Experts encourage vaccination to protect against measles
This exhortation was released after the Australian and New Zealand Journal of Public Health published an article evaluating why people do not receive vaccinations.
"Active vaccine refusal is a significant issue and leaves a large group of children at unnecessary risk of measles infection and associated complications such as pneumonia, otitis media, encephalitis and death," said Dr. Blake Dawson, co-author of the study from the University of Queensland and health professional at Gold Coast University Hospital.
New South Wales experienced a large measles outbreak in 2012. The cause was traced back to a traveler from Thailand.
There were a total of 168 measles cases confirmed from the outbreak. As many as 95 of the 168 patients had not received their measles vaccinations. Thirty-two of these people stated that they had refused to receive their measles vaccinations.
Previously, Lancet published an article in 1998 that linked the MMR vaccine to autism. This article has given many parents cause to think twice about having their children vaccinated for measles. Dawson states that studies published after the 1998 article consistently prove there is no adequate support for the theory that the MMR vaccine leads to autism. In fact, ethical dilemmas about the study caused Lancet to retract the 1998 article in 2010.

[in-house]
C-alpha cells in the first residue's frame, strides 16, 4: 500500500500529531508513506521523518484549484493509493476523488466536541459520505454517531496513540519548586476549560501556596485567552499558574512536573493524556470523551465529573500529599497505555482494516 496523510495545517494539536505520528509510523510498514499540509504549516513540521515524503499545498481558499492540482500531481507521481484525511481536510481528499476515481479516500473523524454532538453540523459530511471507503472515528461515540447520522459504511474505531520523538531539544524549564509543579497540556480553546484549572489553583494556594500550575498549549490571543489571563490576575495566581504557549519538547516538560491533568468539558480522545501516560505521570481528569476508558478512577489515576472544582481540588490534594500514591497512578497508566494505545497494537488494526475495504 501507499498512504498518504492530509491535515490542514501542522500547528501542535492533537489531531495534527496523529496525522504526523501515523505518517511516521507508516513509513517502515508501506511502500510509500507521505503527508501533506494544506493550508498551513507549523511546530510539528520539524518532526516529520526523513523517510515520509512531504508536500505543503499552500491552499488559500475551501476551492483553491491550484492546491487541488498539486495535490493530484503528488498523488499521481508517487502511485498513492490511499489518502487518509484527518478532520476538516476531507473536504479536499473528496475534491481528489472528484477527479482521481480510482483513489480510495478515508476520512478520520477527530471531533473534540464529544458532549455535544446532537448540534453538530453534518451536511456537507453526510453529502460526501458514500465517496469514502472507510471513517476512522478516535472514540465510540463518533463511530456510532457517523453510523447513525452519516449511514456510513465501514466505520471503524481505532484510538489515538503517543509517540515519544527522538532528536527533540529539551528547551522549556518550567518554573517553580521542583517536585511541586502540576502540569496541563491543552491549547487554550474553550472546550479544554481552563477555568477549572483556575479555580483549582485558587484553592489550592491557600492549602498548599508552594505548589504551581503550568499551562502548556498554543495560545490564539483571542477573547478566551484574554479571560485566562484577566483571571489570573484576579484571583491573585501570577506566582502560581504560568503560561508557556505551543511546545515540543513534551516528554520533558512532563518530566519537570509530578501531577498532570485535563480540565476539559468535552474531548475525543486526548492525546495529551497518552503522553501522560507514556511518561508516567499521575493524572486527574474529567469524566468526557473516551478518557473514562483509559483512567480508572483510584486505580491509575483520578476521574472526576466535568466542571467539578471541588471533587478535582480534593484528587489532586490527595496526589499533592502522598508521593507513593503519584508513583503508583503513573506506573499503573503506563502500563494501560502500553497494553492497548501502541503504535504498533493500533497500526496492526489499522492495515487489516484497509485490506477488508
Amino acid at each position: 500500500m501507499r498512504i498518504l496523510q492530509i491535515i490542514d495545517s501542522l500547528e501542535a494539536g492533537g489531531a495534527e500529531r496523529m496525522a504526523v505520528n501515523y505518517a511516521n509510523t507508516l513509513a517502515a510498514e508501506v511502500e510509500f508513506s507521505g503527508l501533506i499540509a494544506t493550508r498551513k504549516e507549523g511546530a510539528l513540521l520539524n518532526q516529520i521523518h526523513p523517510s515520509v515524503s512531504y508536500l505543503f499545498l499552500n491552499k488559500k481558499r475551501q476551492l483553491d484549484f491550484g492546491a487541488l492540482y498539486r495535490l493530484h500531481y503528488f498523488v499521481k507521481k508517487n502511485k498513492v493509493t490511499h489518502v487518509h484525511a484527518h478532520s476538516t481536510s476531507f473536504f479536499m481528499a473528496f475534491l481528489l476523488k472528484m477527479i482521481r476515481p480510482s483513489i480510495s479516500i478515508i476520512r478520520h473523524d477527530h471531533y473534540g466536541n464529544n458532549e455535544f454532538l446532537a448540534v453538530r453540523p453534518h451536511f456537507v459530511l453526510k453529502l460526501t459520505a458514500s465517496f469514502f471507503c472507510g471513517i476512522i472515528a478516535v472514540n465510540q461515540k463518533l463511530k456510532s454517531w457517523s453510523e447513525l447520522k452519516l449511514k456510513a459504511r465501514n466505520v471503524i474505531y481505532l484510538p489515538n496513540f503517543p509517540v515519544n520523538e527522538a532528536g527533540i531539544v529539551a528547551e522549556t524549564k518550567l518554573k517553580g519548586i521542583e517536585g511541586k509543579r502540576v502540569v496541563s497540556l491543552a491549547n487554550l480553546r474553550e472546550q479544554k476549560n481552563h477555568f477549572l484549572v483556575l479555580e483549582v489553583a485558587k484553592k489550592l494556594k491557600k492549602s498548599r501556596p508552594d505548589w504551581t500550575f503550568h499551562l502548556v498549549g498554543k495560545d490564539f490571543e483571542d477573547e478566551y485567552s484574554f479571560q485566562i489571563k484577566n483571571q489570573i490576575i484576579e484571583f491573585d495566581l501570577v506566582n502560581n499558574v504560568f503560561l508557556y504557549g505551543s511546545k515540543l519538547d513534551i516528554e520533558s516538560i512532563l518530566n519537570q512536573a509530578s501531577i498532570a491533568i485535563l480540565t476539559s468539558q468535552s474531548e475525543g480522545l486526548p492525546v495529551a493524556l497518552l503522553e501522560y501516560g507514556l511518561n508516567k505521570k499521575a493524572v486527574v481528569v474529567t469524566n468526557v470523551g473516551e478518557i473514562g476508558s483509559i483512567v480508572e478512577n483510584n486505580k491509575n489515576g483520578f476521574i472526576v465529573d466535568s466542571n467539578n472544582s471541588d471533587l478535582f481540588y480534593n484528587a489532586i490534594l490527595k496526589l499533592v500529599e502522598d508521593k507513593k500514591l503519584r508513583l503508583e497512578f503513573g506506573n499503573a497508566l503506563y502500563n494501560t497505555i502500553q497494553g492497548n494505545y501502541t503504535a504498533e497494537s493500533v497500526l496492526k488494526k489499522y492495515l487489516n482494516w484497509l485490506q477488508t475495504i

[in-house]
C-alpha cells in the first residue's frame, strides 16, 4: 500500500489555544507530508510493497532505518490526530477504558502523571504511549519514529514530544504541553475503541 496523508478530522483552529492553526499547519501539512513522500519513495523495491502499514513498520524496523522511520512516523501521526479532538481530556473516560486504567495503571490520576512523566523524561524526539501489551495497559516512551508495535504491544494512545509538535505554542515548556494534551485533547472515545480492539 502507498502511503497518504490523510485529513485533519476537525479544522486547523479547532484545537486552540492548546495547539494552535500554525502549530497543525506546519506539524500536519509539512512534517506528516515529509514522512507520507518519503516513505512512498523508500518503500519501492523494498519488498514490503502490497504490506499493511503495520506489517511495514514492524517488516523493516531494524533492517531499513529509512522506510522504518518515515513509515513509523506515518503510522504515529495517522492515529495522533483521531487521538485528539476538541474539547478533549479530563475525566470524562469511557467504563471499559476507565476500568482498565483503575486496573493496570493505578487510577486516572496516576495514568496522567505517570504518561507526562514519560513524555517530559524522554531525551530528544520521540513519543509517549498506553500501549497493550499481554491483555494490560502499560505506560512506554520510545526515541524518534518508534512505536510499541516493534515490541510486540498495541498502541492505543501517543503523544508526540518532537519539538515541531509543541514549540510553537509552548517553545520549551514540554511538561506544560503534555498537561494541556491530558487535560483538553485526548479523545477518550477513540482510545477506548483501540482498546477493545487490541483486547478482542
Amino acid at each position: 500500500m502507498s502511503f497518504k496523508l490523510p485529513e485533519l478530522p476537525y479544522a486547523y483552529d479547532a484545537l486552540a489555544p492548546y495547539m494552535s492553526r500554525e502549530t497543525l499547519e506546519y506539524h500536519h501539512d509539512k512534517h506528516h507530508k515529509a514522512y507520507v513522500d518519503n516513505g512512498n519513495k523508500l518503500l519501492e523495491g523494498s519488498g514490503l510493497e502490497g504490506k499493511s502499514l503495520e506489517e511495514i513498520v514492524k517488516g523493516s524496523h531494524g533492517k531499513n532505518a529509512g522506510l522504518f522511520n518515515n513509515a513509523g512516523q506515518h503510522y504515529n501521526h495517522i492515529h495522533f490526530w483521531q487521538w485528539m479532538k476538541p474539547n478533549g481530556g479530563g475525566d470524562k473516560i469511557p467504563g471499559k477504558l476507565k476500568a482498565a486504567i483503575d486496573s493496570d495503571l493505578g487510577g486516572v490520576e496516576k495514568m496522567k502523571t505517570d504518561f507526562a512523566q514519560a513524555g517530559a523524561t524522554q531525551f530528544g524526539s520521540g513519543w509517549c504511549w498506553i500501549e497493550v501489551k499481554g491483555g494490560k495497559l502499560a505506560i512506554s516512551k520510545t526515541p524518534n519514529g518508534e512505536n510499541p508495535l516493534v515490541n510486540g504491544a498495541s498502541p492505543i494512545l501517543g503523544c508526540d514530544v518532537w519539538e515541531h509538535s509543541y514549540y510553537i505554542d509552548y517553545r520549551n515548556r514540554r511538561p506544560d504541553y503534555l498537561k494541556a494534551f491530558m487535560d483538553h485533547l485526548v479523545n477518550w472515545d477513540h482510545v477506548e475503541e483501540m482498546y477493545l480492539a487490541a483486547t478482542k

"The opinion of healthcare providers is highly valued by parents seeking information about vaccines, and communication with parents is fundamental in addressing vaccine hesitancy,” Dawson said. “Strategies such as reminder systems for patients and catch-up plans for overdue vaccinations can be used, in addition to providing parents with resources that counter anti-vaccination messages. Education needs to be directed at both healthcare providers and parents."